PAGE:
Glasgow: P V Sindhu’s last outing at the Emirates Arena in Glasgow wasn’t really a memorable one. The 22-year-old came to Scotland in the 2014 Commonwealth Games as a run-away favourite in the absence of defending champion Saina Nehwal but suffered two agonising losses against Canada’s Mitchell Li in the team event and then the individual semi-finals.

A lot has changed since then with Sindhu going on to win two Superseries titles, an Olympic silver and is currently ranked fifth in the world. But that also means that the lanky Indian shuttler once again returns to the Emirates Arena as one of the favourites to clinch her third World Championship medal. And probably her two bronze medals she bagged in 2013 and 14.

“It’s been two months after Australia and I have had good preparations for the World Championship. I am definitely looking for a medal here and a better one than bronze. I also want to change the colour and I will try my best for that,” she said.

Having received a bye in the first round, Sindhu is likely to face world number 42 Kim Hyo Min Korwa in the second round, which can be a potential banana skin for the Indian before she ventures into bigger battles.

But the Sindhu of 2017 is far more confident than the one who turned up for the 2014 Commonwealth Games and insists that the Rio Olympic medal has changed her approach to the game completely.

“I think I have got much better with my physical and mental preparation. I am lot more confident and that helps me when under pressure,” said the 22-year-old. Sindhu would at times struggle to beat players she was expected to win easily against while punching above her weight while playing as underdog.

That is how Sindhu got her first world championship medal in 2013, beating two top Chinese players in the pre-quarterfinals and quarterfinals before losing to eventual champion Ratchanok Intanon in the semi-finals. The story repeated itself a year later in Denmark when she lost to Spaniard Carolina Marin in the last four stage after packing off second seed Shixian Wang in the quarters.

“When I won my first world championship bronze nobody really knew me. It was a great feeling to beat Wang Yihan and Wang Shixian in back-to-back matches to win the bronze medal,” she said, adding she was aware of the added pressure on her this time around.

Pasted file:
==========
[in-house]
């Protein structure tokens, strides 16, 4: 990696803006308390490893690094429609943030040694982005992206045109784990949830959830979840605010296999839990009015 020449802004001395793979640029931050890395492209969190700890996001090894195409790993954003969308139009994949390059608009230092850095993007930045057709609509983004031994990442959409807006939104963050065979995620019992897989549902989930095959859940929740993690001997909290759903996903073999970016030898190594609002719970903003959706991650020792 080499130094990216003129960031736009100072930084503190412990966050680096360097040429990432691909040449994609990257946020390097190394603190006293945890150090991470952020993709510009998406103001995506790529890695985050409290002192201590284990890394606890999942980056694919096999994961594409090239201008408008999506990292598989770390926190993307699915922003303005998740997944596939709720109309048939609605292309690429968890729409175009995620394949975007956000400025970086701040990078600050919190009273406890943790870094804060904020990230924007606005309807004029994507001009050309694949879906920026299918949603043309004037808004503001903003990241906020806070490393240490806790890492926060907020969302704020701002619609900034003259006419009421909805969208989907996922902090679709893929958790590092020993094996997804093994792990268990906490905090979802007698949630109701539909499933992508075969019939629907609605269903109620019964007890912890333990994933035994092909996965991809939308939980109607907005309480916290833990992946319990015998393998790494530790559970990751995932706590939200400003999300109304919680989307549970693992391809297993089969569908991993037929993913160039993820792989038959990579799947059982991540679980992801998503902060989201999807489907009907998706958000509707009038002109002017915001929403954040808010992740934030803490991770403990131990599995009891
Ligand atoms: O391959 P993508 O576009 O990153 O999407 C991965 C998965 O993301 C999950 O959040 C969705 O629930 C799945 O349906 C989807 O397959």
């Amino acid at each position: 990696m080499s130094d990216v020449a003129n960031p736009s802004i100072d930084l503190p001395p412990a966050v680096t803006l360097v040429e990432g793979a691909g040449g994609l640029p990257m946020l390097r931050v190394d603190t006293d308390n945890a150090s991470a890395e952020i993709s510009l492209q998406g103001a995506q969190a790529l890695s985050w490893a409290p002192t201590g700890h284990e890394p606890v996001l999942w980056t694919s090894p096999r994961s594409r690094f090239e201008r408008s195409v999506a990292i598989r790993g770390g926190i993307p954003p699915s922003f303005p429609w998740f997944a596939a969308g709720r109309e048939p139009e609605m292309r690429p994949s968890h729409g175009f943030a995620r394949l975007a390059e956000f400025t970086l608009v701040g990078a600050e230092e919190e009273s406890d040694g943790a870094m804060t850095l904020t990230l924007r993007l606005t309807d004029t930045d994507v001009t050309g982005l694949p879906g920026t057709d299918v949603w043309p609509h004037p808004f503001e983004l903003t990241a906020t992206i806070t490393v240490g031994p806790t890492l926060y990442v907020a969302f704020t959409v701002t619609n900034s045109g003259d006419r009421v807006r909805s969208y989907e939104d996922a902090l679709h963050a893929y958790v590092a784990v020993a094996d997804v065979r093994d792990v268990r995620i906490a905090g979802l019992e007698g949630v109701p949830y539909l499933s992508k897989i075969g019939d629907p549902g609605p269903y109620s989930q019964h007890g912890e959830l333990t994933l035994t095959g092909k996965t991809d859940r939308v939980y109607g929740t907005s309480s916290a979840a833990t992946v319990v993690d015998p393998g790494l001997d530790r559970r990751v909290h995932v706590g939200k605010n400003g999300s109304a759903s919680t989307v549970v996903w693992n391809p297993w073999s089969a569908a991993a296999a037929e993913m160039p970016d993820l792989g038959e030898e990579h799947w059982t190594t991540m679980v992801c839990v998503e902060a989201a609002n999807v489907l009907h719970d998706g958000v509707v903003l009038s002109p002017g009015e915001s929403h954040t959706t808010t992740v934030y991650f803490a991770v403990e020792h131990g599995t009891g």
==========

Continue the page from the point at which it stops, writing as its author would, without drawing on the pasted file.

“After winning an Olympic silver, it is obvious that there will be pressure to win a medal here but now I have got used to it. I have prepared well and I am feeling good about myself,” she added.

Marin prepared for hat-trick charge

Apart from Sindhu, the other player under the limelight would be world and Olympic champion Carolina Marin, who hasn’t been able to recreate the form that made her look near invincible in the three years before Rio Games.

The Spaniard suffered an injury soon after the Games and hasn’t really found her mojo. But the 24-year-old sounded an ominous warning to her opponents saying she was feeling better than even when she played in Rio after putting in months of hard work.

Though, Marin refused to discuss the problem areas she identified in the last few months in her game she insisted that she has worked a lot on her approach since her loss in Singapore Superseries.

“In the last two months I have worked on various aspects of the game and I think I am ready to fight for gold,” she told reporters. “I am not coming here with a mind-set of defending my gold medal but to win another gold medal and that I think is the difference for me.”

With Sindhu and Marin in different halves of the draw and world number one Tai Tzu Ying opting out of the championship to play in the World University Games back home, a repeat of the Rio final can’t be ruled out.

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